You may remember two weeks ago that I wrote an article called The Big Nine: Nine reasons you are too busy. In that article I shared the concept of a gremlin, a form of inner critic that makes you feel inadequate and adds work to your daily life.
This week I want to explore this concept a little further: Why gremlins exist, what they do, what can you do about it, etc.
So let’s get cracking!
What are gremlins?
Gremlins take many shapes and forms, but in all cases they are essentially a creature of fear. They’re the part of you that says things like “you can’t do it”, “you’re a failure”, “people hate you”, or “nobody really likes you”. They’re the part of you that constantly doubts, second guesses, and needs constant reassurance to feel safe.
With people who are too busy, I commonly see a “not enough” gremlin. You feel that you are inadequate, incompetent, unworthy, and undeserving, that nothing you do is enough. As such, I will be using it as my main example.
Are gremlins bad?
Yes and no. Gremlins are actually a vital and basic part of our psychology. Without gremlins, you’d never second-guess yourself and in many cases this would be bad. Some examples would be drinking and driving, going to dangerous places at night while alone, or even crossing the street without looking both ways. In all these cases, gremlins act as a sort of protector, keeping you safe by stopping a bad decision.
Where gremlins become “bad” is when the doubts they create, don’t help you. In many cases, a gremlin is just an outdated program meant to protect you from a threat that’s no longer around.
For example, as a kid with a disabled parent, I was often unable to receive help from parents when I needed it. This manifested for me as a gremlin. I get worried that, if I ask for help, I might just realize I’m alone and nobody cares. I know intellectually that this is outdated and inaccurate thinking. I have many people to support me now, including my parents, but I still feel vulnerable asking for help.
What do you do with them?
The first step with any gremlin is to name it. Come up with a name that suits your gremlin and try to create a picture in your head of what it looks like. Doing this causes the gremlin to be something separate from you and this gives you more power over it.
In my case, my gremlin is named Wolfe and he’s a crotchety old man.
Once you’ve named your gremlin, try to be aware of when it pops up. When is it whispering doubts to you? As you observe your gremlin you can start to predict when it will appear.
For the “not enough” gremlin, look for a few common behaviors. These are feeling a need for recognition and acknowledgment that never feels fulfilled, feelings of inadequacy, an inability to recognize and acknowledge past successes, and the constant feeling that you should be doing more.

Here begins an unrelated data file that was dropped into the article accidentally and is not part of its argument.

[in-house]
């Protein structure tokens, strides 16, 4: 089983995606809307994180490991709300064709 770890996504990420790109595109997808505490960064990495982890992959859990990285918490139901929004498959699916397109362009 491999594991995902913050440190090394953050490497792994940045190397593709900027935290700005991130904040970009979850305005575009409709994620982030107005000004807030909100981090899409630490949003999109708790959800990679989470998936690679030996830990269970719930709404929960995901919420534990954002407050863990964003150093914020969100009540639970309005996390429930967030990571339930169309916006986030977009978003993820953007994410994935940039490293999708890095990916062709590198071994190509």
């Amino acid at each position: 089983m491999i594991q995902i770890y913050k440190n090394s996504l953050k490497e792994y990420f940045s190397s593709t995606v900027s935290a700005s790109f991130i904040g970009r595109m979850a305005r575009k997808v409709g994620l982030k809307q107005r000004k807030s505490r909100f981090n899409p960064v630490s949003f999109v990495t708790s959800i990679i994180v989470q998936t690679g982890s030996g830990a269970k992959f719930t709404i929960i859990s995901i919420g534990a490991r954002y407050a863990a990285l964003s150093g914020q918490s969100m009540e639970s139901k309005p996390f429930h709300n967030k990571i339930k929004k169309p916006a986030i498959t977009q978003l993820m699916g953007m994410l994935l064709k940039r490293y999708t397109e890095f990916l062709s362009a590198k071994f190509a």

Next, challenge your gremlin regularly. Your gremlin is going to give you inaccurate beliefs and fears about yourself or others around you. In order to deal with your gremlin and weaken its negative influence, you need to challenge this ideas.
if you have the “not enough” gremlin, you might catch yourself looking at a project you did and pointing out all the flaws. When this happens, stop yourself and really challenge the idea that you did a crummy job. Some good questions to ask are:
Where did you really succeed with the project?
Are you being unreasonable?
Are you using good, balanced standards to gauge your work, or do they sound ridiculous?
Would others find your work impressive?
Do people without your gremlin disagree with you?
It’s also really good to have a friend who knows about your gremlin that you can talk to. They can call you out when it acts up, and you can use them as a sounding board to know when you might be unreasonable.
Work to rewrite your gremlin slowly. Every gremlin has a mentality it embraces. The easiest way to gradually overcome a gremlin is to rewrite this mentality.
For example, with my receiving-help gremlin, there is a mentality that people are flaky and unreliable– if you lean on somebody, they will let you down. I can work to rewrite this mentality by identifying where that mentality might not be accurate. In other words, I spend maybe ten minutes each day, thinking about the ways I see people as supportive. I notice when people have been there for me– I also recall times when I have seen other people get help when they need it. This helps me realize that I can rely on people.
If you have the “not enough” gremlin, you can do this by recognizing what you have completed. Create a journal showing all the little successes you’ve done. Take some time and also reflect on how much has changed. Chances are you are way better at a lot of things now than you were maybe a year ago. Each time you recognize your own successes, you’ll feel a little more like you are enough just by being you.
So bottom-line, gremlins are nasty stuff. They mean well, but they can create a lot of trouble. Learn to be aware of them and challenge them when you can. Over time, your gremlin will get better at protecting you instead of inhibiting you, and you can start leading an easier life.
Image provided by Inti via Flickr